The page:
Our tongues must be purified with the Spirit’s refining fire to do that.  Recall the prophet Isaiah, who saw the Lord lifted high and exalted upon His throne.  Isaiah said, “Woe is me!  For I am lost; for I am a man of unclean lips, and I dwell in the midst of a people of unclean lips; for my eyes have seen the King, the Lord of hosts.”  Isaiah knew that his lips were soiled by sin and needed to be cleansed.  Then one of the fiery seraphim swooped down to the incense altar and took a fiery coal and touched it to Isaiah’s lips, and he absolved him.  “Your guilt is taken away, your sin is purged,” the angel said.  Isaiah’s mouth was purified by fire.

    That burning coal is a picture for us of the Word and fiery Spirit of our God.  To those who cry out in penitence with Isaiah saying, “Woe is me; for I am lost!”  “Lord, deliver me from my sin,” the Holy Spirit comes with the live coal of Christ’s Word and purifies our lips and cleanses us of our sin.  The same Jesus who purified our human nature by becoming man, the same Jesus who felt the fires of hell for us on the cross and suffered the inferno of God’s judgment to redeem us and save us, the same Jesus who rose from the dead on the third day to give us victory over the grave and everlasting life–He now pours out His Holy Spirit to deliver those gifts of salvation to you through His Word and through the Sacraments.  John the Baptist preached that “Jesus will baptize you with the Holy Spirit and fire.”  And truly the Holy Spirit is a cleansing fire, who purges you of all iniquity through the precious blood of Christ.

    That’s what the Holy Spirit was all about at the first Pentecost; and that’s He’s still about today.  We sometimes forget that the main thing that happened on Pentecost was not the signs of the rushing wind and the fire, but the preaching and the baptizing that the Holy Spirit did through the apostles.  Most of Acts chapter 2 is the sermon which Peter spoke that day.  By the Spirit’s power, He condemned the people for their unbelief in Christ and their wickedness in putting Jesus to death.  Yet Peter also proclaimed how God accomplished His saving purposes through Christ's death, and how the Father raised Jesus from the dead as Lord of all and the only Savior.  When the people heard this, they were cut to the heart in sorrow for their sin, and they said to the apostles, “What shall we do?”  Peter replied, “Repent and be baptized, every one of you, in the name of Jesus Christ for the forgiveness of your sins.  And you will receive the gift of the Holy Spirit.  The promise is for you and your children and for all who are far off–for all whom the Lord our God will call.”  About 3,000 people were baptized that day from all different lands and languages, who carried that Spirit-filled Gospel home with them, spreading it like a prairie brush fire.  And of those who remained in Jerusalem, it is written that they devoted themselves to the apostles’ teaching and fellowship, to the breaking of bread in the Lord’s Supper, and to the prayers.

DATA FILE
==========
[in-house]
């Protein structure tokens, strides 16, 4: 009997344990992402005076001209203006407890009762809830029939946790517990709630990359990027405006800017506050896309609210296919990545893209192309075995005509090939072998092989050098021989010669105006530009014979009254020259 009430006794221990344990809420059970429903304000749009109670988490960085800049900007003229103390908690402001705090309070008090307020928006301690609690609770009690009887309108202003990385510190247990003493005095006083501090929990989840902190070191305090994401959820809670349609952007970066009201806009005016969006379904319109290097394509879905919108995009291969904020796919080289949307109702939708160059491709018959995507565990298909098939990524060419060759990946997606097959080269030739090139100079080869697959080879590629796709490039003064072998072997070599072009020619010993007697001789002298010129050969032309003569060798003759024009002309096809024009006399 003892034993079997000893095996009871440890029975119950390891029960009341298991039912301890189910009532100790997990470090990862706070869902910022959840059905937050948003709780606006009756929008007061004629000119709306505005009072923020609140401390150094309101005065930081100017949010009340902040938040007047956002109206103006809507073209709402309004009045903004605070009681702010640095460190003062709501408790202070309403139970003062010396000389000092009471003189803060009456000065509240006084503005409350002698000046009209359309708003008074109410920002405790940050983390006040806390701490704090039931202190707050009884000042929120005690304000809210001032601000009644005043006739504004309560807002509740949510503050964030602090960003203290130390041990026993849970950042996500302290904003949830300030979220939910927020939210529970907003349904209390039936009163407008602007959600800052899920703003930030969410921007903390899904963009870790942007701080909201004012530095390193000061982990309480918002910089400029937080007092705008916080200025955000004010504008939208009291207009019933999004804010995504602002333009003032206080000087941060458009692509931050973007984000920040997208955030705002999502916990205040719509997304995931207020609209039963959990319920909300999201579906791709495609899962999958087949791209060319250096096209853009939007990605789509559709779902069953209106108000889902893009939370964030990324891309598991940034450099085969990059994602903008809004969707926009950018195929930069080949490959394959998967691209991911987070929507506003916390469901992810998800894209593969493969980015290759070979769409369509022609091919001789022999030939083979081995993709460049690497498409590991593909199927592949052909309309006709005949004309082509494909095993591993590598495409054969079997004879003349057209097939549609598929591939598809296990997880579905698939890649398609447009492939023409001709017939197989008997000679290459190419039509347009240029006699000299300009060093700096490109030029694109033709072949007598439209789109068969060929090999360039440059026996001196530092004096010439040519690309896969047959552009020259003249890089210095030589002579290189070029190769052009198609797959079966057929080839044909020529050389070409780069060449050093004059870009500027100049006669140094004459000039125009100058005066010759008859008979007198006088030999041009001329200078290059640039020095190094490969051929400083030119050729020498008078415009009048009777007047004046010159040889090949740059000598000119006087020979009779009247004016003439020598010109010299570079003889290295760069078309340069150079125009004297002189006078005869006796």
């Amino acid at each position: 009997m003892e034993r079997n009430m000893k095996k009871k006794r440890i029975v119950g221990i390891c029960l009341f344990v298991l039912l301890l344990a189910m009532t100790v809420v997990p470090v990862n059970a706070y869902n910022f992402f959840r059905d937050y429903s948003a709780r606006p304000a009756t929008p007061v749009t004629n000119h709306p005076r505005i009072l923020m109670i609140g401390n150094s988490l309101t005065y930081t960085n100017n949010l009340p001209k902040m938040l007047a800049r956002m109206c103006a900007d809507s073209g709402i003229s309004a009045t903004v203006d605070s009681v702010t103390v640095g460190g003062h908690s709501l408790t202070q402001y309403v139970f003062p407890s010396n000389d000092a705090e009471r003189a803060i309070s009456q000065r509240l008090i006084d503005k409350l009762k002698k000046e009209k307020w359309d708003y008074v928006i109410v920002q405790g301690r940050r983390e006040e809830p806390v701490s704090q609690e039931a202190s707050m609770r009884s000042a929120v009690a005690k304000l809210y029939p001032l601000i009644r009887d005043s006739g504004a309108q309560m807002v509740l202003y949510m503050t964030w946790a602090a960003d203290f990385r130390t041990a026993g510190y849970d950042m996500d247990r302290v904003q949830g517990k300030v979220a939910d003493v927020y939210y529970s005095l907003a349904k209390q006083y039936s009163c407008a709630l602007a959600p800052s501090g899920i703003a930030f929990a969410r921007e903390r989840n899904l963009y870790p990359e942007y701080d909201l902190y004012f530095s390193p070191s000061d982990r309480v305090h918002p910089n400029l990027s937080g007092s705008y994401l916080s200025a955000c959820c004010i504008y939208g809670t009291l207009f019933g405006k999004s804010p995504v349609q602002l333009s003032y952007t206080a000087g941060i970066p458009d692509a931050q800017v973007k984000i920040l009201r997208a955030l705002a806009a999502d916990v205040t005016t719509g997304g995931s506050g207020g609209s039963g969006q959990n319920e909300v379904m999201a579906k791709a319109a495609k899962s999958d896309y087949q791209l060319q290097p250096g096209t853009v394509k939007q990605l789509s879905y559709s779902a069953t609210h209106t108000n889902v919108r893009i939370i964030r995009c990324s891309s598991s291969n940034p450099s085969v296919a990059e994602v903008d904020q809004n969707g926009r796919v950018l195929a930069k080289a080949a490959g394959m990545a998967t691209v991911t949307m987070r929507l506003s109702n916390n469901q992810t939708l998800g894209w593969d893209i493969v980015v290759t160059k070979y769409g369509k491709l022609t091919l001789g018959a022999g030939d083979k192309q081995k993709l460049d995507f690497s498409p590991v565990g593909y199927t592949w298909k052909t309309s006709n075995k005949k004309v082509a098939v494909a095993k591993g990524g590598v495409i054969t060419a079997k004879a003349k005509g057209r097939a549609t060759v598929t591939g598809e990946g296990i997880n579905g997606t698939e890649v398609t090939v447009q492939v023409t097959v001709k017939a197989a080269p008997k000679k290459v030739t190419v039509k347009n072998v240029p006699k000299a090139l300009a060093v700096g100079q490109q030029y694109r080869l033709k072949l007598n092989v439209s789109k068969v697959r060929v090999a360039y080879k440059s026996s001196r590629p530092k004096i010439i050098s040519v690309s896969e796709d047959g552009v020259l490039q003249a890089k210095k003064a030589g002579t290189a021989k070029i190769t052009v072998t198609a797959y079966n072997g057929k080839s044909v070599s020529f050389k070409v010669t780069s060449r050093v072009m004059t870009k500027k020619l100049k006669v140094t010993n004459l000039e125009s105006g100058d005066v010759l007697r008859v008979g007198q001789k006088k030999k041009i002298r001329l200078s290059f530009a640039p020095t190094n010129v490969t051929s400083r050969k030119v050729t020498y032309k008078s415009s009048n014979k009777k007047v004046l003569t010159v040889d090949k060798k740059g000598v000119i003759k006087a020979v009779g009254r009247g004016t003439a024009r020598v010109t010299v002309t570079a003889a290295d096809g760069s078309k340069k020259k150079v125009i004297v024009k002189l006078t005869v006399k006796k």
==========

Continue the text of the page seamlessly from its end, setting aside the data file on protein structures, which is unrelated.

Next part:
So we may not have the sound of the rushing of the wind and the tongues of fire any longer–those were one-time signs marking the first outpouring.  But the Spirit is still at work fanning the flame of faith and love to glow brightly among God’s people.  The Holy Spirit continues to be poured out in baptism, which is the new birth of water and the Spirit.  The Holy Spirit continues His ministry of calling people to true repentance and of preaching the life-giving Word of Christ.  And the Holy Spirit continues to place the fiery Word on your tongue by giving into your mouth the body and blood of Christ, the Word made flesh, for the forgiveness of your sins.  In these ways the Holy Spirit opens your lips, that you may pray to God, praise Him, and give Him thanks in true faith.  As it is written, “Whoever calls on the name of the Lord shall be saved.”

    Pentecost is still continuing.  Not in the ecstatic babbling that goes on in so-called “Pentecostal” churches.  Rather, it goes on whenever the Bible is translated into a new language or whenever a missionary carries the Gospel to people in their own mother tongue.  Just the fact that we can even hear the Gospel in English right now is a sign of the working of the Holy Spirit.  The forgiveness of your sins, purchased for you by a man who spoke Aramaic and Hebrew, preached by apostles who spoke Greek, confessed by much of the early church which spoke Latin, has come to you in your own language, English, a Gentile tongue.  That’s God’s gift to you. There’s no more personal way of saying that Jesus is your Savior from sin and death than to say it in your own language.  Jesus is for you.  You can be sure of it because you are hearing it in your own native tongue.

    Let us then, today and always, speak that language which the Holy Spirit has taught you, the language of faith.  For it is written, “No one can say Jesus is Lord except by the Holy Spirit.”  Let us use our tongues to sing and proclaim the wonderful deeds of our Savior, who has called us out of darkness into His marvelous light.  May our prayer ever be, “Come, Holy Spirit, fill the hearts of the faithful, and kindle in the them the fire of your love.”

✠ In the name of the Father and of the Son and of the Holy Spirit ✠

(With thanks to the Rev. Dr. Burnell Eckardt for some of the above)